A Third World Economic "Bad Habit"
Littered across the globe, we see a troubling collection of "developing economies" which stand today as a grisly reminder of Friedman style economic development. The scenario repeats itself on practically every continent (not Antarctica, so far). Awash in the wake of Friedman economics, each case is equally tragic.
MeanMesa has its own view of "just what happened."
From the Presidential palaces strewn about in all these now forlorn "victim states," the view a decade ago was clear enough. The developed world was revelling in its economic success with every feature of a healthy economy, a satisfied population and a bright future.
However, things at home were not so bright. Even in countries which were showing a strong foundation for a metered sort of development in the near future, conditions remained so harsh that the population was anything but satisfied.
Worse, the current "warlord in charge," being a "President" or simply an undocumented strong man, had developed his own appetite for the rewards of development. The Cold War had introduced "incentive assistance," but the fruit of such agreements was usually directed at the military -- an expensive military. With a national economy unable to finance the paving of roads, all those jet fighters gradually became an impossible luxury.
This left the "head man's appetite" facing a rather meagre menu once the super combatants quit injecting war dollars -- or rubles. There were always a few bucks for international aid, but most of that came with strings. What was left was an autocrat surrounded by a few loyal, but stingy local oligarchs and a dwindling budget.
The icing on the cake was a country full of citizens wondering why things never seemed to get better. All those unwashed locals -- who could see the aid dollars arriving but never getting past the local oligarchs -- wanted services. A few programs were trotted out as a meagre palliative. These became popular and the locals began to ask for more.
In no time, the government services has increased to an unsustainable level, that is, unsustainable as they negotiated a budget where almost all of everything still had to go to the top. For whatever really bad reason, the clutch of wealthy "own everythings" appealed to the "experts" in the US to help make sense out of the mess and to the IMF to figure out some sort of "loan" to finance it.
In rolled folks such as the now famous Dominique Strauss-Kahn, or, as he is lovingly called in the American press with a long tradition of disliking people with hyphenated names, DSK. The IMF had a "cookie cutter" approach to solving such economic difficulties. That secret recipe was the Friedman Economic Model.
The Friedman/IMF Country Saving Plan
Step one was to "loan" the troubled country what it needed to keep going, that is, to "keep going" with consistently less and less of the "services" which had "caused the trouble" in the first place. But, loans had to be repaid.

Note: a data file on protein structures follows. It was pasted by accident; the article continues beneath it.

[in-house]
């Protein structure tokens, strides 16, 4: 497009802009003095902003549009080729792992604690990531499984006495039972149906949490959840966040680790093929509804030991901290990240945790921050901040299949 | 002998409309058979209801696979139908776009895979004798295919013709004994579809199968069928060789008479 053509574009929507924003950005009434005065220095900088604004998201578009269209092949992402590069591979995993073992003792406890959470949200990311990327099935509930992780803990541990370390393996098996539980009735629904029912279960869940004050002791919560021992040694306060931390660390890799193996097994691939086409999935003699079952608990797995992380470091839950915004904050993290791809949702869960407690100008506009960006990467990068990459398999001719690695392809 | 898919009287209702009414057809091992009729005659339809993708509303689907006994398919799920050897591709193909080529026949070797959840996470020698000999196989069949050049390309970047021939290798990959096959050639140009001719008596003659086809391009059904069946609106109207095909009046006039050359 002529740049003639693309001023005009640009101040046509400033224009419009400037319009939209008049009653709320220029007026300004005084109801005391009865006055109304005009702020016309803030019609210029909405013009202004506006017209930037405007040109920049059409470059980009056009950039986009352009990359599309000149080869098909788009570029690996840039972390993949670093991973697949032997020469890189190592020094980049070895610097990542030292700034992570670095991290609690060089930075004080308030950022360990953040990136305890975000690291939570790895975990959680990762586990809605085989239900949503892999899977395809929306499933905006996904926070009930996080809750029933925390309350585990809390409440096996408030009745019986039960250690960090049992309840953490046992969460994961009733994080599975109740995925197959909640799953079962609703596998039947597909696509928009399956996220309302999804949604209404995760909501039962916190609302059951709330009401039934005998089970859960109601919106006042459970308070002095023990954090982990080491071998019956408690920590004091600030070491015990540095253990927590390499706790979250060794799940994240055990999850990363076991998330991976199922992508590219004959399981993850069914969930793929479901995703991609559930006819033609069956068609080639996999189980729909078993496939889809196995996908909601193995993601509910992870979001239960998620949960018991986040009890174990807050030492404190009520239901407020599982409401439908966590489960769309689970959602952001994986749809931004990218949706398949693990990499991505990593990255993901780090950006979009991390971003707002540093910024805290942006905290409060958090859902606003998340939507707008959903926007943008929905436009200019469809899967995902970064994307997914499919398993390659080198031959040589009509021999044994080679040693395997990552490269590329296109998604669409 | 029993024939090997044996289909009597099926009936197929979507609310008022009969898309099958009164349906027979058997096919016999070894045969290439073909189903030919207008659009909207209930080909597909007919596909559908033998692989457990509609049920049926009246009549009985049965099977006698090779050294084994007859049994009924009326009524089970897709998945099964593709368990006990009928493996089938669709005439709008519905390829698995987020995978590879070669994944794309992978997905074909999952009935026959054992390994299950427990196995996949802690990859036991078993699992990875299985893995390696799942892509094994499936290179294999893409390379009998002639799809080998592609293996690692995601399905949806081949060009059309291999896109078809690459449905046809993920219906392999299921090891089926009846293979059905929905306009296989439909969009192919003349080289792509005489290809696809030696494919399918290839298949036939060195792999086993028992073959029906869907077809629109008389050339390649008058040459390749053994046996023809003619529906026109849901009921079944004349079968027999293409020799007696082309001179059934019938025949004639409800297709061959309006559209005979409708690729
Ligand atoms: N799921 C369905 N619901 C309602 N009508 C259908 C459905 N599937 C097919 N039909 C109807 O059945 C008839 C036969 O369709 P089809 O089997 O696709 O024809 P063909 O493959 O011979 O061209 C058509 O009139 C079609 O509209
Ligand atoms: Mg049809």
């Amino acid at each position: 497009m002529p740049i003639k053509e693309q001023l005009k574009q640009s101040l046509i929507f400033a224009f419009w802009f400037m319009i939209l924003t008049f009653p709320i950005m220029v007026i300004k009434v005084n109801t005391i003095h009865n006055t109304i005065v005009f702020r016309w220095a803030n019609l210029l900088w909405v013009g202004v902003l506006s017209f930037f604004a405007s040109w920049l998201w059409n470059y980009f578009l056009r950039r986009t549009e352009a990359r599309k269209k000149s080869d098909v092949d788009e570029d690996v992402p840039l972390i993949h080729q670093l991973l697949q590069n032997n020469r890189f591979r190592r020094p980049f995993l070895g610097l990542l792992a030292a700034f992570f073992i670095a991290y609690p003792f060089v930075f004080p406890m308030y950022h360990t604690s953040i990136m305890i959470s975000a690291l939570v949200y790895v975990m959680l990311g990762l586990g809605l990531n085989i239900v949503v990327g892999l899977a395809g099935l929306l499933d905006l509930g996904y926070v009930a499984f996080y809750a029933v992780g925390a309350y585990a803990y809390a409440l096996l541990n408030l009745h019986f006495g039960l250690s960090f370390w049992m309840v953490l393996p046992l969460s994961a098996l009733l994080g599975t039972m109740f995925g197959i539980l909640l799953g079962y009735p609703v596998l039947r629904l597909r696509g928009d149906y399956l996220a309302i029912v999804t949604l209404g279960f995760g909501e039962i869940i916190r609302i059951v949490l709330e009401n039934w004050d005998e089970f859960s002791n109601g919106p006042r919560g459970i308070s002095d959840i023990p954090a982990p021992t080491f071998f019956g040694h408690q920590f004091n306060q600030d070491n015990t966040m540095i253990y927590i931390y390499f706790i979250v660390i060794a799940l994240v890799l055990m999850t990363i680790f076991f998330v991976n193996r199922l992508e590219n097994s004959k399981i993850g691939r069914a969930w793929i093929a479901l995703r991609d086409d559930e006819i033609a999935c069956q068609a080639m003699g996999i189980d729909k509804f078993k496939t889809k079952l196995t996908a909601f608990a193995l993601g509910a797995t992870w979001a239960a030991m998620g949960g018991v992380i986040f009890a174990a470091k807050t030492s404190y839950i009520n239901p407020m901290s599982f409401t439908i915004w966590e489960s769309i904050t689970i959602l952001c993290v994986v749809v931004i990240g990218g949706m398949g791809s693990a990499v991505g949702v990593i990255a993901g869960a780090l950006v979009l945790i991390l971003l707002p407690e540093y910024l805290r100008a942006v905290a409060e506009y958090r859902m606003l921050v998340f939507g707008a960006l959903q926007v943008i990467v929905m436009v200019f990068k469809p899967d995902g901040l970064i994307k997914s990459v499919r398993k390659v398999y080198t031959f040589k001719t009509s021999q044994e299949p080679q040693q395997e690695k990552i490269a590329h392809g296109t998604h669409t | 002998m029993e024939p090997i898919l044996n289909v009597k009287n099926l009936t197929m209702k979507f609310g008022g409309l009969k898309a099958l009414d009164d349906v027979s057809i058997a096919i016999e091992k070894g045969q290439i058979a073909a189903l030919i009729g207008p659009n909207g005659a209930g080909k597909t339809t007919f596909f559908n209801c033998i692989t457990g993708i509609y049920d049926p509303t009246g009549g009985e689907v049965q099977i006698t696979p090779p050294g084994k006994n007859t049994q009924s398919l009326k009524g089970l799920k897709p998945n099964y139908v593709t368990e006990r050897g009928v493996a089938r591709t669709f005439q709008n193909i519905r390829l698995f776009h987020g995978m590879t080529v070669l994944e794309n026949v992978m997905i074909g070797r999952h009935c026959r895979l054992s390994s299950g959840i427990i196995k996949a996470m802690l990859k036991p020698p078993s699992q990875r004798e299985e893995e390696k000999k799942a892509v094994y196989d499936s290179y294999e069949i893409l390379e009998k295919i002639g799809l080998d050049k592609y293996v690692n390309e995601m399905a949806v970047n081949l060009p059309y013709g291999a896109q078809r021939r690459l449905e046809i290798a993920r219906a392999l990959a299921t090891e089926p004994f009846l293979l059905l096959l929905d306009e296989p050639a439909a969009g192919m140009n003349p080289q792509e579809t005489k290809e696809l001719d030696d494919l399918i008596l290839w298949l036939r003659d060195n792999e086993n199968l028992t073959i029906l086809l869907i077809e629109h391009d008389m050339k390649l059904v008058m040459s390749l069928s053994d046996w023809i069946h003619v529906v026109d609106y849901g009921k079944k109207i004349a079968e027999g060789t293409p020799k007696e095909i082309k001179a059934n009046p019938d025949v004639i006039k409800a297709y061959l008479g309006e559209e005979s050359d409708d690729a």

So, step two was to a.) impose a national austerity program beyond any proportion to the actual problem, and b.) lay out an essentially military regime to nationalize everything, that is, every nut and every bolt, every feather and every whistle, of the country's economy. The "ownership" of all this newly nationalized stuff would be "split" between the local oligarchs and the IMF Loan Repayment Bureau.
DSK was famous for arranging some wonderful ratios in the "splits."
The IMF had roamed far an wide through African and Latin American states in the 80's and 90's, almost always leaving the predictable debris of Freidman planning in their wake. In more recent decades the IMF has "engineered" the "austerity" programs for "news covered" places such as Egypt, Greece, Ireland and Portugal.
The resulting street riots are apparently acceptable collateral damage when viewed from the "cloud city" of IMF headquarters. (The story is told that all these greedy poor people and workers in the street had "sucked the country dry." Actually, all the "missing" money could generally be found in the pockets of the local oligarchs.)
Let's just say that this long, grisly list of IMF actions -- most recently led by DSK -- amounted to little more than international "gang rape." For any MeanMesa visitor who suspects such psycho-sexual hyperbole to be an exaggeration, Google away.
Well, now the lip licking "captain" of the "rape squad" has apparently shown his true colors.
From Common Dreams
Published on Monday, May 16, 2011 by The Progressive
I don’t like using the word rape as a metaphor, but the charge against the head of the International Monetary Fund is almost a perfect metaphor for the IMF’s role in the world.
IMF chief Dominique Strauss-Kahn is accused of attempted rape against an African maid in a luxury hotel in New York City.
And while the truth of this allegation remains for the legal system to sort out, screwing helpless people over in the Third World (and Eastern Europe: see Naomi Klein’s “The Shock Doctrine”) is what the IMF is all about.
For decades now, the International Monetary Fund — this instrument of the U.S. Treasury and global capitalism — has required developing countries that are in financial trouble to devalue their currency, slash employment in the public sector, and slash government subsidies for such essentials as food and fuel.
If the countries refuse to follow this advice, they don’t get the IMF’s bailout money and their economies continue to go down the drain.
This is coercion of the worst sort.
It results in drastic cuts in the living standards of millions of people literally overnight. It leads to mass unemployment— and often to food riots.
And while the IMF twists the arms of these developing countries, it also demands that they open up their economies to multinational corporations and banks, which imperils their sovereignty.
The IMF abuses power to get its way.
And that’s what the IMF’s chief is accused of doing, too.